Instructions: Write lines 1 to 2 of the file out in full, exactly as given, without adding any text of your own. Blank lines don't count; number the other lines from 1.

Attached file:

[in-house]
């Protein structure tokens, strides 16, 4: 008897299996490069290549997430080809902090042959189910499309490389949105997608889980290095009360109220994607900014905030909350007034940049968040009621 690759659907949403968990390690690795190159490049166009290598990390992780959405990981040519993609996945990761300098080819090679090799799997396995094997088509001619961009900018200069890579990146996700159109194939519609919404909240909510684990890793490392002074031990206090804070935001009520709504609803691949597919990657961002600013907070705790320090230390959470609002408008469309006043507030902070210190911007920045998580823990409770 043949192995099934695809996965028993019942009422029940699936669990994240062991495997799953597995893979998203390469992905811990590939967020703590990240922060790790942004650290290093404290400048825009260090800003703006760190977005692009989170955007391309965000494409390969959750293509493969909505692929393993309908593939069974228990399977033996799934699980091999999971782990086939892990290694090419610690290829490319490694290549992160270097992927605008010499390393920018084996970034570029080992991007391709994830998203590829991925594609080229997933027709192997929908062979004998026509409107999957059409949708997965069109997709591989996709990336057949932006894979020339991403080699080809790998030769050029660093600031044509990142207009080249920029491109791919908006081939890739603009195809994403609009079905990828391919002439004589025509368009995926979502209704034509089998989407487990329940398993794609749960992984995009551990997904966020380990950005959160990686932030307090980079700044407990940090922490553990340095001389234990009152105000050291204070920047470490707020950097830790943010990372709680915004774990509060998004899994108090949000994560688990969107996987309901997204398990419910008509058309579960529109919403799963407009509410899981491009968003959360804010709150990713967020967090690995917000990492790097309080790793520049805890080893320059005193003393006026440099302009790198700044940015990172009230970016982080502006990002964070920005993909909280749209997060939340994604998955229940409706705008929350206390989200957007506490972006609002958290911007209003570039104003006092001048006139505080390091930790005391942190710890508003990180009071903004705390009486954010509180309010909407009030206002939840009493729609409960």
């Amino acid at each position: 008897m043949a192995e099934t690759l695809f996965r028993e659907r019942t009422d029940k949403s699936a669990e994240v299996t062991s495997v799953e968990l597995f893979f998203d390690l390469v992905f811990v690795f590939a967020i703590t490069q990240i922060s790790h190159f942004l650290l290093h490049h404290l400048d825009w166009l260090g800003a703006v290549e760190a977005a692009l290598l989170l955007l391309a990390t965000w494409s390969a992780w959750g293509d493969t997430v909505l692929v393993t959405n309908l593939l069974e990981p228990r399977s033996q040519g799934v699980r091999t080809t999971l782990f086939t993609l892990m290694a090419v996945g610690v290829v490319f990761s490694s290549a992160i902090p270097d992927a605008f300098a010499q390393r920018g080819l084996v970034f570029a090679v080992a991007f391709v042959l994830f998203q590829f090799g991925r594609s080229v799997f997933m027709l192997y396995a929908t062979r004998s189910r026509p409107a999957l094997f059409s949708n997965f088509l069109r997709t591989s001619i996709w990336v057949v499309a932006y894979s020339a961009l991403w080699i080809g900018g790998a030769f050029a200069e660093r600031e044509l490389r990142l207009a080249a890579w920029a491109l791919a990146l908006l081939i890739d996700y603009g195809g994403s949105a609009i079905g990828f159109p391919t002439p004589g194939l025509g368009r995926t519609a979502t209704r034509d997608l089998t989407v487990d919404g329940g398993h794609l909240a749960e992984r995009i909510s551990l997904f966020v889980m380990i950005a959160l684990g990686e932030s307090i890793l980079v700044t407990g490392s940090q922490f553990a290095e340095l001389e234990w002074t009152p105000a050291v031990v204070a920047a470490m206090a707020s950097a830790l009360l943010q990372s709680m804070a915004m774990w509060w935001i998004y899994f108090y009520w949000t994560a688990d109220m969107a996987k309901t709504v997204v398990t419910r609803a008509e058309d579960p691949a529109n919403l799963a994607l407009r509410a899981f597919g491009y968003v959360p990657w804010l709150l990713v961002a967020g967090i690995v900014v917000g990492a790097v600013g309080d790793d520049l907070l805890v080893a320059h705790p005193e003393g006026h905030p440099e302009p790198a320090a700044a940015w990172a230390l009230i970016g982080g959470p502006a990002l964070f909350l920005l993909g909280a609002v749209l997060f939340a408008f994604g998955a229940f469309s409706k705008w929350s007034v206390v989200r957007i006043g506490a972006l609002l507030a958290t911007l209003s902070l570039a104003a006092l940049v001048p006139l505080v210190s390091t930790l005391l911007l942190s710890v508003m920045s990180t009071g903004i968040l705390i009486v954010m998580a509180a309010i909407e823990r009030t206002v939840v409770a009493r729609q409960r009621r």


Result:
[in-house]
């Protein structure tokens, strides 16, 4: 008897299996490069290549997430080809902090042959189910499309490389949105997608889980290095009360109220994607900014905030909350007034940049968040009621 690759659907949403968990390690690795190159490049166009290598990390992780959405990981040519993609996945990761300098080819090679090799799997396995094997088509001619961009900018200069890579990146996700159109194939519609919404909240909510684990890793490392002074031990206090804070935001009520709504609803691949597919990657961002600013907070705790320090230390959470609002408008469309006043507030902070210190911007920045998580823990409770 043949192995099934695809996965028993019942009422029940699936669990994240062991495997799953597995893979998203390469992905811990590939967020703590990240922060790790942004650290290093404290400048825009260090800003703006760190977005692009989170955007391309965000494409390969959750293509493969909505692929393993309908593939069974228990399977033996799934699980091999999971782990086939892990290694090419610690290829490319490694290549992160270097992927605008010499390393920018084996970034570029080992991007391709994830998203590829991925594609080229997933027709192997929908062979004998026509409107999957059409949708997965069109997709591989996709990336057949932006894979020339991403080699080809790998030769050029660093600031044509990142207009080249920029491109791919908006081939890739603009195809994403609009079905990828391919002439004589025509368009995926979502209704034509089998989407487990329940398993794609749960992984995009551990997904966020380990950005959160990686932030307090980079700044407990940090922490553990340095001389234990009152105000050291204070920047470490707020950097830790943010990372709680915004774990509060998004899994108090949000994560688990969107996987309901997204398990419910008509058309579960529109919403799963407009509410899981491009968003959360804010709150990713967020967090690995917000990492790097309080790793520049805890080893320059005193003393006026440099302009790198700044940015990172009230970016982080502006990002964070920005993909909280749209997060939340994604998955229940409706705008929350206390989200957007506490972006609002958290911007209003570039104003006092001048006139505080390091930790005391942190710890508003990180009071903004705390009486954010509180309010909407009030206002939840009493729609409960």